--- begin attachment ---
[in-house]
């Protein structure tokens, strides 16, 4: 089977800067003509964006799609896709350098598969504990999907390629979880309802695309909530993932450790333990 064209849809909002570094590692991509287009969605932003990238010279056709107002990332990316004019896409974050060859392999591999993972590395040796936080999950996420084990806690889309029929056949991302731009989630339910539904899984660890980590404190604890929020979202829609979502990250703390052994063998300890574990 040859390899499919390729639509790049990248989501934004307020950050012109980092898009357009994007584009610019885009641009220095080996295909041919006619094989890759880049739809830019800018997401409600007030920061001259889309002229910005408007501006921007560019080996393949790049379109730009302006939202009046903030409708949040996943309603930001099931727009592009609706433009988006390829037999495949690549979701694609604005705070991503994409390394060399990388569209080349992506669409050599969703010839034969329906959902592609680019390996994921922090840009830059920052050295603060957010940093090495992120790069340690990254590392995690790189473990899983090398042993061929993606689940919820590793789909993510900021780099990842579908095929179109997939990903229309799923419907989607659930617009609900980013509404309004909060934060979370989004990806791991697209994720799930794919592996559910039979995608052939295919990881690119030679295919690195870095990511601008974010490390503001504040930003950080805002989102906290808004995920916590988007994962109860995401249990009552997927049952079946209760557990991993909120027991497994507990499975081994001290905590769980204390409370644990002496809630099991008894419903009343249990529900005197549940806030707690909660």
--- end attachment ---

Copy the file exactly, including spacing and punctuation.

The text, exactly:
[in-house]
């Protein structure tokens, strides 16, 4: 089977800067003509964006799609896709350098598969504990999907390629979880309802695309909530993932450790333990 064209849809909002570094590692991509287009969605932003990238010279056709107002990332990316004019896409974050060859392999591999993972590395040796936080999950996420084990806690889309029929056949991302731009989630339910539904899984660890980590404190604890929020979202829609979502990250703390052994063998300890574990 040859390899499919390729639509790049990248989501934004307020950050012109980092898009357009994007584009610019885009641009220095080996295909041919006619094989890759880049739809830019800018997401409600007030920061001259889309002229910005408007501006921007560019080996393949790049379109730009302006939202009046903030409708949040996943309603930001099931727009592009609706433009988006390829037999495949690549979701694609604005705070991503994409390394060399990388569209080349992506669409050599969703010839034969329906959902592609680019390996994921922090840009830059920052050295603060957010940093090495992120790069340690990254590392995690790189473990899983090398042993061929993606689940919820590793789909993510900021780099990842579908095929179109997939990903229309799923419907989607659930617009609900980013509404309004909060934060979370989004990806791991697209994720799930794919592996559910039979995608052939295919990881690119030679295919690195870095990511601008974010490390503001504040930003950080805002989102906290808004995920916590988007994962109860995401249990009552997927049952079946209760557990991993909120027991497994507990499975081994001290905590769980204390409370644990002496809630099991008894419903009343249990529900005197549940806030707690909660």